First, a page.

The 81st Annual Meeting of the American Association of Physical Anthropologists (2012)


Study on the lateral distribution in the expression of brain-specific proteins in the cerebral cortex in the common chimpanzee (Pan troglodytes)

TETYANA DUKA1, MUHAMMAD A. SPOCTER1, WILLIAM D. HOPKINS2,3, SARAH ANDERSON1, ZACHARY COLLINS1, CHERYL D. STIMPSON1, PATRICK R. HOF4 and CHET C. SHERWOOD1.

1Department of Anthropology, The George Washington University,Washington, DC 20052, 2Department of Psychology, Agnes Scott College, Decatur, GA 30030, 3Division of Psychobiology, Yerkes National Primate Research Center, Atlanta, GA 30322, 4Department of Neuroscience, Mount Sinai School of Medicine, New York, NY 10029

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Despite the tremendous strides made toward the study of brain asymmetry and its behavioral correlates, there is still much to learn about microstructural and molecular lateralization of the cerebral cortex . It has been previously demonstrated that synaptophysin, a presynaptic vesicle-associated protein found in synapses of the central nervous system, is asymmetrically expressed in the primary motor cortex of the common chimpanzee (Sherwood et al 2010). In the present study, we extend our investigation of asymmetry in protein expression levels, using Western blot analysis, by examining the interhemispheric distribution of other synapse-associated proteins, including synapsin 1, alpha-synuclein, PSD95, GRIN3a, SNAP25 and syntaxin 1 in the chimpanzee primary motor cortex. In addition, we investigate the pattern of asymmetry in synaptophysin expression (N=4)in the homologues of three cortical regions implicated in human speech and language, including BA44, BA45, and BA22. Preliminary results based on a maximum of 10 individuals where available indicate that the three presynaptic localized proteins, synaptophysin, synapsin 1 and alpha-synuclein have higher expression levels in the right hemisphere whereas no marked lateralized distribution in expression pattern was observed for the other investigated proteins. The functional implications of these asymmetries of cellular compartments still remain unclear and warrant further investigation.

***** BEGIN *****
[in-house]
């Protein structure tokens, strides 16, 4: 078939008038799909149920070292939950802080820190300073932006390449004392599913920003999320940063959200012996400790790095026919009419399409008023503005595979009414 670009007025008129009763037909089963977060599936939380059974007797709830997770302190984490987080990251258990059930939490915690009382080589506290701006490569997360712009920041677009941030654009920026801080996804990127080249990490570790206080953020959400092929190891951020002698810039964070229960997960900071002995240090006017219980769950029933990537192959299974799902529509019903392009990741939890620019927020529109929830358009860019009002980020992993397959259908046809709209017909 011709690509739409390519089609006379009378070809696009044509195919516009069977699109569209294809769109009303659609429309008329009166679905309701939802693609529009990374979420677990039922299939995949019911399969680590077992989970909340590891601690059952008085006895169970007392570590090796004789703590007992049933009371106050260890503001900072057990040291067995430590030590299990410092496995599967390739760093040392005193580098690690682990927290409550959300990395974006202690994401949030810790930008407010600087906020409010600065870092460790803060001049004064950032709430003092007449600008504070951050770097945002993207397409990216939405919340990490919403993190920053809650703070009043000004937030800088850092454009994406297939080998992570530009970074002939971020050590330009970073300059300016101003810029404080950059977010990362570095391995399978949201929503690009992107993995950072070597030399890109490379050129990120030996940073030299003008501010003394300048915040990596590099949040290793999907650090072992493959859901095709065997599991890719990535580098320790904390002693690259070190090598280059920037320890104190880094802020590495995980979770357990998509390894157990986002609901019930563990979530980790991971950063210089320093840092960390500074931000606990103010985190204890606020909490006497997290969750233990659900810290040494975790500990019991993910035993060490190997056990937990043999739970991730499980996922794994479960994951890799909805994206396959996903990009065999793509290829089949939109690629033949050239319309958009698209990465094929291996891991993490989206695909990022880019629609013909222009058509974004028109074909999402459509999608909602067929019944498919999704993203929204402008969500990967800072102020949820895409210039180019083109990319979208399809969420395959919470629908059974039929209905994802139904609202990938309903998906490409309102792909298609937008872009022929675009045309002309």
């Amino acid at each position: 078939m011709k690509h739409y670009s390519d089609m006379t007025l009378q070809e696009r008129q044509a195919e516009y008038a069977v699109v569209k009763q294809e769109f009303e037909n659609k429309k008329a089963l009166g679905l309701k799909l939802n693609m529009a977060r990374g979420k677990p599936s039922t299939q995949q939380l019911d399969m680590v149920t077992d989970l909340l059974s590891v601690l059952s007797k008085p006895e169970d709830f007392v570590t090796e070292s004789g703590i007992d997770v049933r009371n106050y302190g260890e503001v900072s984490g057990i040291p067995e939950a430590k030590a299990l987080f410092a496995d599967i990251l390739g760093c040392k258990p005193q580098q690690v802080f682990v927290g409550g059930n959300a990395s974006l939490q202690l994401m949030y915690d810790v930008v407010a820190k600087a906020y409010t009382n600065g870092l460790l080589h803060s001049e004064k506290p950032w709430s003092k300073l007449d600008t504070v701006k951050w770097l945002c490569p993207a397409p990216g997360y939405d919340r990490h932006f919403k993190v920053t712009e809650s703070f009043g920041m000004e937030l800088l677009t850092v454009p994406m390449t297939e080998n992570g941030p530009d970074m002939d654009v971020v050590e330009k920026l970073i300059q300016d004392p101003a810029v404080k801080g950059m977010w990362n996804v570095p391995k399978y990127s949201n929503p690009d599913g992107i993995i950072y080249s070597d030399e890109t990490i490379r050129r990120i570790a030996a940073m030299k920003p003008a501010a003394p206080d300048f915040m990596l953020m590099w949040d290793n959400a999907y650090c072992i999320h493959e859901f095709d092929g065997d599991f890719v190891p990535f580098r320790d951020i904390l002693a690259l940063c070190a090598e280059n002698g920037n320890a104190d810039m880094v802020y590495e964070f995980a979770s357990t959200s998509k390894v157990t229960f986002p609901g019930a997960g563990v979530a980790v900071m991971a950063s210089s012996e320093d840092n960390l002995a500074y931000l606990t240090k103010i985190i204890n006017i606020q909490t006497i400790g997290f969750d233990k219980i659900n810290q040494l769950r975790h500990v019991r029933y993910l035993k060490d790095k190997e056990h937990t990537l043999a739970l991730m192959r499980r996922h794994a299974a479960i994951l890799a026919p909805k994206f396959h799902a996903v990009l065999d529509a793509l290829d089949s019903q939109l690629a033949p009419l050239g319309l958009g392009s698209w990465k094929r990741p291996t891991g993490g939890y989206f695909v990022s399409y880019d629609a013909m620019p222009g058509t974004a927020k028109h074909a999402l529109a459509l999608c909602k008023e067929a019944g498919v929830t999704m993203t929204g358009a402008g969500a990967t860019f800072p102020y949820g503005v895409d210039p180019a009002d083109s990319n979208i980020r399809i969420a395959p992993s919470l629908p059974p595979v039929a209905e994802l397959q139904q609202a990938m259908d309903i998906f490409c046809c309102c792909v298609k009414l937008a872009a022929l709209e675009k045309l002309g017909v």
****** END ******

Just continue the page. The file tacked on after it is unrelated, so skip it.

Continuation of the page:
National Science Foundation (BCS-0515484, BCS-0549117, BCS- BCS-0824531, DGE-0801634) The National Institutes of Health (NS42867) The James S. McDonnell Foundation (22002078)

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